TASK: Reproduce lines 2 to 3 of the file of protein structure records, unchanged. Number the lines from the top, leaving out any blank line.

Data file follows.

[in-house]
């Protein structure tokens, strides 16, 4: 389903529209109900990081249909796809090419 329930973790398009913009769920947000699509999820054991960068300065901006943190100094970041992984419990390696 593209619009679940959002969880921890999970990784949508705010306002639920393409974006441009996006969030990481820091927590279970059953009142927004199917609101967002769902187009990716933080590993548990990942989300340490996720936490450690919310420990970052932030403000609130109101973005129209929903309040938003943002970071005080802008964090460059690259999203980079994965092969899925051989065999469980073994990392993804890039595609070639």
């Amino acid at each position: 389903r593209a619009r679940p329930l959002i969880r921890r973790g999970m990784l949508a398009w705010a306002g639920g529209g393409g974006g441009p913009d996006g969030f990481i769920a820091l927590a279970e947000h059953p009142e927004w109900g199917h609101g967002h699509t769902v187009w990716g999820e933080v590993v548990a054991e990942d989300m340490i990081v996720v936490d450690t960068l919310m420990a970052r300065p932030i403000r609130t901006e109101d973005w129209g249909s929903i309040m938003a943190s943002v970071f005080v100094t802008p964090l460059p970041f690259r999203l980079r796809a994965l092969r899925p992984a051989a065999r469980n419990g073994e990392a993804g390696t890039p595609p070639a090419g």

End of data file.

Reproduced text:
């Protein structure tokens, strides 16, 4: 389903529209109900990081249909796809090419 329930973790398009913009769920947000699509999820054991960068300065901006943190100094970041992984419990390696 593209619009679940959002969880921890999970990784949508705010306002639920393409974006441009996006969030990481820091927590279970059953009142927004199917609101967002769902187009990716933080590993548990990942989300340490996720936490450690919310420990970052932030403000609130109101973005129209929903309040938003943002970071005080802008964090460059690259999203980079994965092969899925051989065999469980073994990392993804890039595609070639």
């Amino acid at each position: 389903r593209a619009r679940p329930l959002i969880r921890r973790g999970m990784l949508a398009w705010a306002g639920g529209g393409g974006g441009p913009d996006g969030f990481i769920a820091l927590a279970e947000h059953p009142e927004w109900g199917h609101g967002h699509t769902v187009w990716g999820e933080v590993v548990a054991e990942d989300m340490i990081v996720v936490d450690t960068l919310m420990a970052r300065p932030i403000r609130t901006e109101d973005w129209g249909s929903i309040m938003a943190s943002v970071f005080v100094t802008p964090l460059p970041f690259r999203l980079r796809a994965l092969r899925p992984a051989a065999r469980n419990g073994e990392a993804g390696t890039p595609p070639a090419g």